Revitalizing Spiritual Works of Mercy

User’s Guide to Sunday, Sept. 6

Interior life
Interior life (photo: Unsplash / Unsplash)

Sunday, Sept. 6, is the 23rd Sunday in Ordinary Time. Mass readings: Ezekiel 33:7-9; Psalm 95:1-2, 6-9; Romans 13:8-10; Matthew 18:15-20.

A few years ago I was asked to speak to a group who met regularly to pray and to grow in their faith. Because I was speaking about living the mercy of Jesus, I shared how important it is to engage not only in the corporal works of mercy, but also the spiritual works of mercy. Many of them had not even heard of the spiritual works of mercy, and they wanted to know more.

Among the traditional spiritual works of mercy is to “admonish the sinner.” This phrase seems strange to modern ears, but it is precisely what is described in today’s readings. The prophet Ezekiel is entrusted with the task of warning those who have turned from the Lord to return. The Lord points out that a refusal to extend such love would not only harm those left in darkness, but also the one who failed to call them to the light of God’s ways.

Contemporary discomfort with such a practice arises from fear of being judgmental. We should, in fact, avoid judgments about how a person stands before God. Judgment of outward deeds, however, is something normal and necessary. Parents, teachers and anyone who upholds social order see outward actions and try to help people avoid what can harm them or others. Every coach judges whether an athlete has executed a skill correctly or not. When he or she sees a weakness, corrective direction is given to help the athlete flourish.

In today’s Gospel, Jesus shows how loving it is to correct another person with a view to the person’s good. He gives us a pattern for intervention. If someone harms us, we should talk to the person directly. This takes true charity. Often people talk about the problems they have with others without ever talking to the person involved. This rarely improves situations and often makes matters worse by isolating the struggling person even more. If a person won’t hear a private correction, Jesus recommends bringing others who can assist in persuading the person to seek help for change.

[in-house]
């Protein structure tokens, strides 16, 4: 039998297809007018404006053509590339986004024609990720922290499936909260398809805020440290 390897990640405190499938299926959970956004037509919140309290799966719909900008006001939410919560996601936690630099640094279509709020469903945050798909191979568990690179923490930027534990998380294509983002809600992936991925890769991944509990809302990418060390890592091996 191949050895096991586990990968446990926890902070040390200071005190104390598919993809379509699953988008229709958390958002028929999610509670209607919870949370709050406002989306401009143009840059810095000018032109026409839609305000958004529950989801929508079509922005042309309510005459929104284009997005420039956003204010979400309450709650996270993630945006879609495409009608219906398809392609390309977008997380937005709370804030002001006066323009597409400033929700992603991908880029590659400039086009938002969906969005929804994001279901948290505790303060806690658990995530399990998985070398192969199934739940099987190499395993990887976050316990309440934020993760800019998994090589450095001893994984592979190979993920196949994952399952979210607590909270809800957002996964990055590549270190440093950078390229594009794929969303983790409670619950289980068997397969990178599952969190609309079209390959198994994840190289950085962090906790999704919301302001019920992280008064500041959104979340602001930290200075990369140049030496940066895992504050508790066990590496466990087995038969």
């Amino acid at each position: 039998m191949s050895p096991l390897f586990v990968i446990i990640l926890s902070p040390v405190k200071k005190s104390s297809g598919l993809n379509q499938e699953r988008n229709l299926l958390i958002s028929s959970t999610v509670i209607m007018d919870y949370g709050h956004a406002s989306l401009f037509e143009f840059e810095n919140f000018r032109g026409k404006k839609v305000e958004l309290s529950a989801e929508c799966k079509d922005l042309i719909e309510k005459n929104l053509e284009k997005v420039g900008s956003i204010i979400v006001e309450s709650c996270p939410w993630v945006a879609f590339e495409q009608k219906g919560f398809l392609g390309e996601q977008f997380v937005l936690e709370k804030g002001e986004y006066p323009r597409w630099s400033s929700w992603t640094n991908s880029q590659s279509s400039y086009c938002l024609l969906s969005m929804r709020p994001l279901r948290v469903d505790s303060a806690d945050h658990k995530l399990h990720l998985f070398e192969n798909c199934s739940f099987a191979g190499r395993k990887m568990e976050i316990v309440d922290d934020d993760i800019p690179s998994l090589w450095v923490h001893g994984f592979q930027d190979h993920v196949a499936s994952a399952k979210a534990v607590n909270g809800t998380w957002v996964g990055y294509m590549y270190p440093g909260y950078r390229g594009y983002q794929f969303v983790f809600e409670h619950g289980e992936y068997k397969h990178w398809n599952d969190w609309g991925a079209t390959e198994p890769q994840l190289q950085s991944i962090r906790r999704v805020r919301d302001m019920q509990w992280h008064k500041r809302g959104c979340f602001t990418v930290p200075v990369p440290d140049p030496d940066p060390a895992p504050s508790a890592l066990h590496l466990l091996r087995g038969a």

Any of us who have been on the receiving end of correction know that it is difficult to avoid becoming defensive. Today’s Psalm invites us, “If today you hear his voice, harden not your hearts” (Psalm 95:7-8). The challenge is that God works through human instruments. What can make the biggest difference in whether a correction can be received is the attitude and spirit in which it is given.

St. Paul offers the criterion for action. The bottom line is love. He writes: “You shall love your neighbor as yourself. Love does no evil to the neighbor” (Romans 13:10). If our motives are self-serving — to embarrass another or to exalt ourselves, to gain some personal advantage or to feed our own pride — then to correct another is not motivated by charity.

If, however, we genuinely want the happiness of our neighbor, we can be an instrument of God’s mercy when we point out a harmful pattern of action. I heard a testimony of a young man whose abuse of alcohol and drugs was harming his life in many ways. A young woman he dated simply asked him, “Are these choices making you really happy?” Her loving interest in him moved him to seek healing of his addictions. Today, their family life together, deeply rooted in Christ, brings him the happiness he really sought. This is mercy in action, and this is the love we are called to receive and to give.

Sister Mary Madeline Todd is a Dominican Sister of the St. Cecilia Congregation in Nashville.

She received her doctorate in sacred theology from the Angelicum in Rome and currently teaches

religion and philosophy at Mount de Sales Academy in Baltimore.

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